Municipal bonds have always been popular with investors for one reason -- you earn interest income without paying federal income taxes.
Interest rates on tax-exempt bonds vary depending on the maturity date, the issuer, the purpose of the issue, and prevailing market conditions. Over the past four years, municipal bond yields have approximated 80 to 95% of the yields paid on U.S. Treasury securities with similar maturities and 75% to 90% of the yields on corporate bonds. Since municipal bond interest isn't subject to federal income taxes, that means that for someone in the 28% tax bracket, municipal bonds have paid a higher after-tax return during the past four years. (Past performance, however, is no guarantee of future performance.) Treasury securities are guaranteed as to the timely payment of principal and interest. Corporate and municipal bonds have fixed principal value and yield if held to maturity.
For taxpayers in a 15% tax bracket, municipal bonds are probably still not very attractive. Nor should they be used as IRA investments, since that income is already tax deferred. But people in higher tax brackets as well as children under 14 whose investment income exceeds $1,200 may find municipal bond investments attractive.
To help decide whether you should invest in tax-exempt bonds, you need to compare the taxable equivalent yield of a tax- exempt bond to the yield of a similar taxable investment.
Municipal bonds have the same risk as other bonds -- if interest rates rise, the price of your bonds will decline and vice versa.
Types of bonds
Municipal bonds are debt issues of cities and towns, states and territories counties, local public housing authorities, water districts, school districts, and similar governmental units. There are two types of municipal bonds:
- General obligation bonds pledge the faith and credit of the government that issues them, meaning that the government stands ready to use its taxing authority to ensure that the bonds and interest are paid.
Revenue bonds are issued to finance a specific project, with the revenues from that project being used to pay the principal and interest. They are typically used to finance airports, water systems, transit systems, and sports stadiums. It is important to check the viability of the project before investing.
All municipal bonds issued before August 8, 1986 remain fully tax-exempt, while the tax status of bonds issued after that date varies depending on the type of bond. Some municipal bonds are now fully taxable, while the income from the others are subject to the alternative minimum tax (AMT). There are three basic ways to invest in municipal bonds:
Individual bonds can be purchased with a minimum face value of $5,000. You should purchase more than one issue in order to provide adequate diversification. The after-market for municipal bonds is not as extensive as other bond markets, sometimes making it difficult to sell before maturity.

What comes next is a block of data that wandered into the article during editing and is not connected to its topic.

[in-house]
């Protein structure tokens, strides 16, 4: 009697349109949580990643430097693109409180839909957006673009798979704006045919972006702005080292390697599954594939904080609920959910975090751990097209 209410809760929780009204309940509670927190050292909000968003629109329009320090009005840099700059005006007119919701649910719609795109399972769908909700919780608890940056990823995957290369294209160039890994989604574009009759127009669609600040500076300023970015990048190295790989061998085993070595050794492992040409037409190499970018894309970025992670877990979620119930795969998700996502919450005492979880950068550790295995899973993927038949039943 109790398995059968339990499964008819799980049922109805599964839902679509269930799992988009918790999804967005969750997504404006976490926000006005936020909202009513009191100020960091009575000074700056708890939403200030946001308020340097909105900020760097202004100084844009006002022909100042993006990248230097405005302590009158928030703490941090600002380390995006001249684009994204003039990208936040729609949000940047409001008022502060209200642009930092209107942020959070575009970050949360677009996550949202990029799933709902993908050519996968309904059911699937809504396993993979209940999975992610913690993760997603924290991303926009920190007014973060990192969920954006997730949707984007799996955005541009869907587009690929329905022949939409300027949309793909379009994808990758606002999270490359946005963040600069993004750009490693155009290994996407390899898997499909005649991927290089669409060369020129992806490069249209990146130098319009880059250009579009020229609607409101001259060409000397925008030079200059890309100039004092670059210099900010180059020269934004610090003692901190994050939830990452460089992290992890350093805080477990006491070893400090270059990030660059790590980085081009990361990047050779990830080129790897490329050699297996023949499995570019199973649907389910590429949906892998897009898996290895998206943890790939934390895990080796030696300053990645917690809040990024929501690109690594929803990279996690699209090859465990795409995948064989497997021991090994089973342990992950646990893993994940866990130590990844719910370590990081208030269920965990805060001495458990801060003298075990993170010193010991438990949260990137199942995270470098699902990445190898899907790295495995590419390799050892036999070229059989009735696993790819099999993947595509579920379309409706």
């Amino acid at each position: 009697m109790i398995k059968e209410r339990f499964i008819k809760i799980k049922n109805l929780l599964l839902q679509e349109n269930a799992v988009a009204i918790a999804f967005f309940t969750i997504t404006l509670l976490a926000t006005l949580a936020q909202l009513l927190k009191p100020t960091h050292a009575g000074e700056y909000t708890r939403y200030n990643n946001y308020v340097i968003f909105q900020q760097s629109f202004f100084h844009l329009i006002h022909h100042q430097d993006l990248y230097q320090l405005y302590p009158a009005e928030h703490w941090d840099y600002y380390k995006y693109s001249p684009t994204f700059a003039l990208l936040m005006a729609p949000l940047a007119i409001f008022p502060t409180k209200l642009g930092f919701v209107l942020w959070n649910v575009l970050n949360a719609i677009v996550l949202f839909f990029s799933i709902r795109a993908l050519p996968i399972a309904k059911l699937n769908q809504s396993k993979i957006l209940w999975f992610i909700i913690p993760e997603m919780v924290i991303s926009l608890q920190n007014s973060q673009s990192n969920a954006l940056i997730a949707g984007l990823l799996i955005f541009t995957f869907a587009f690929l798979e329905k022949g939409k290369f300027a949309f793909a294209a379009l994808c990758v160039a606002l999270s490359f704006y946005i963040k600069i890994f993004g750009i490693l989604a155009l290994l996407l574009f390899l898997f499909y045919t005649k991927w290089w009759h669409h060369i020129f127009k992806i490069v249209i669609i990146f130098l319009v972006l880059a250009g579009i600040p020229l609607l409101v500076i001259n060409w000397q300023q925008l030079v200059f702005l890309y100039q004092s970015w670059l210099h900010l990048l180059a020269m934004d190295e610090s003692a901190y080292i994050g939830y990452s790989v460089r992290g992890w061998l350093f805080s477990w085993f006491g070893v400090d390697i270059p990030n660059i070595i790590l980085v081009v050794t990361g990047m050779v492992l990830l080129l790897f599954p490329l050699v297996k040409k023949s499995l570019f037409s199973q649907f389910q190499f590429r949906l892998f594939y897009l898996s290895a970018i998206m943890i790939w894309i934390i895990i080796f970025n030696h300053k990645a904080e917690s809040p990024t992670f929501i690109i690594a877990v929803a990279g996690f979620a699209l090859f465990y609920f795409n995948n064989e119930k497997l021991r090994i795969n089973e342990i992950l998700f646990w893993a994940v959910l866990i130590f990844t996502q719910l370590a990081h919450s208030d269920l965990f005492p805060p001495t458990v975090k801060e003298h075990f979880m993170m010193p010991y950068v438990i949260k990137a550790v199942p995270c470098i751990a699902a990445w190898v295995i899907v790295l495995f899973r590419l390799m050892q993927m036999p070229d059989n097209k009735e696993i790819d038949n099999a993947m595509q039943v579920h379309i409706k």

- Unit trusts sell interests in a fixed portfolio of municipal bonds, ensuring a constant yield on the bonds. Since unit trusts sell on the open market, however, the value of your shares will fluctuate in response to changing market conditions. When the last issue matures, the trust ends.
- Mutual funds also sell interests in a portfolio of municipal bonds, but the portfolio changes as the fund manager buys and sells bonds to respond to changing market conditions. This means that the yield will also fluctuate.
No matter how you decide to invest, it is important to review the investment carefully. Check the credit quality of the bonds, since you will probably hold the bonds for ten years or longer. Governments can have financial problems just like companies, so it is important to invest in high-quality issues.
Review the call provisions of the bond, so that you are not surprised by a bond call. Find out whether the bonds carry bond insurance. The insurance raises the credit rating of the bond, but also reduces the yield because there is less risk of default. Insurance will not affect market risk.
Before investing in a unit trust or mutual fund, examine all costs.
Tax reform has left municipal bonds in an elite group of investments -- one of the few that exempt income from taxes, making them an attractive investment for many people.
About the Author
For twenty years Adam Starchild
has been writing books about
these subjects, and they are published by a variety of publishers. They are
available in many bookstores or public libraries.
For more information on asset protection, see Asset Protection &
Becoming Judgment Proof.
Copyright © 1995 by Adam Starchild
The Investor's Library has reprinted this copyrighted article with the permission of the author.